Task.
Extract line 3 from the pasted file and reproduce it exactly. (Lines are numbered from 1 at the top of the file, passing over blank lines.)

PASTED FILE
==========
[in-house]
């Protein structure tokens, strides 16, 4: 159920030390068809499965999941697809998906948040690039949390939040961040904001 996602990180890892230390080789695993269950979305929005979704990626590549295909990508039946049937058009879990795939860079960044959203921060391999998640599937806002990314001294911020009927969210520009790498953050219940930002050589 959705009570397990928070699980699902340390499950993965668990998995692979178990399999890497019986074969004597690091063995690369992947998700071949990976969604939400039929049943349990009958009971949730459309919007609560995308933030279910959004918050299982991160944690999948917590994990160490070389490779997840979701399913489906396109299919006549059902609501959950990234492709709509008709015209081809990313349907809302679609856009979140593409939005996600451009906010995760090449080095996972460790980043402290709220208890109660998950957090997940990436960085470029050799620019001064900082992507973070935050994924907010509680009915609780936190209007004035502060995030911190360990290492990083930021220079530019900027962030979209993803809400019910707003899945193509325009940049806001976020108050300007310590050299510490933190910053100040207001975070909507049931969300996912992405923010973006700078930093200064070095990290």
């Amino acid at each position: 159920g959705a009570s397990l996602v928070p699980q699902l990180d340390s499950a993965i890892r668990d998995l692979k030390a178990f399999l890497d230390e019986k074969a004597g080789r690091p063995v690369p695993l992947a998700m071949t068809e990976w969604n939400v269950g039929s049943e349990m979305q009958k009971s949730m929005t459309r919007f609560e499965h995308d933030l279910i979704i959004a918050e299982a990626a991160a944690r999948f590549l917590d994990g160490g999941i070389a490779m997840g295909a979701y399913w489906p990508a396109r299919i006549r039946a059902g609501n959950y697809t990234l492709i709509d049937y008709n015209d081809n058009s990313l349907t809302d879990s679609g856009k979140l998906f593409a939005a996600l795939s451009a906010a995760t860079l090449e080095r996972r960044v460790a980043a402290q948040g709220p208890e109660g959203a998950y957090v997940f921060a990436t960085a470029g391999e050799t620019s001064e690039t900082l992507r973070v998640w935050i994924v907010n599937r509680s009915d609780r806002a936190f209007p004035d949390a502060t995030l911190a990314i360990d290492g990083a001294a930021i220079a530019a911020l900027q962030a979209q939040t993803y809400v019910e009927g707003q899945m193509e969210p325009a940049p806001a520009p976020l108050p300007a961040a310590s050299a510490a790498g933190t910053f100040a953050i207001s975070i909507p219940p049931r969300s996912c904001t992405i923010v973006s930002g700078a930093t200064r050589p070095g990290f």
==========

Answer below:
């Amino acid at each position: 159920g959705a009570s397990l996602v928070p699980q699902l990180d340390s499950a993965i890892r668990d998995l692979k030390a178990f399999l890497d230390e019986k074969a004597g080789r690091p063995v690369p695993l992947a998700m071949t068809e990976w969604n939400v269950g039929s049943e349990m979305q009958k009971s949730m929005t459309r919007f609560e499965h995308d933030l279910i979704i959004a918050e299982a990626a991160a944690r999948f590549l917590d994990g160490g999941i070389a490779m997840g295909a979701y399913w489906p990508a396109r299919i006549r039946a059902g609501n959950y697809t990234l492709i709509d049937y008709n015209d081809n058009s990313l349907t809302d879990s679609g856009k979140l998906f593409a939005a996600l795939s451009a906010a995760t860079l090449e080095r996972r960044v460790a980043a402290q948040g709220p208890e109660g959203a998950y957090v997940f921060a990436t960085a470029g391999e050799t620019s001064e690039t900082l992507r973070v998640w935050i994924v907010n599937r509680s009915d609780r806002a936190f209007p004035d949390a502060t995030l911190a990314i360990d290492g990083a001294a930021i220079a530019a911020l900027q962030a979209q939040t993803y809400v019910e009927g707003q899945m193509e969210p325009a940049p806001a520009p976020l108050p300007a961040a310590s050299a510490a790498g933190t910053f100040a953050i207001s975070i909507p219940p049931r969300s996912c904001t992405i923010v973006s930002g700078a930093t200064r050589p070095g990290f």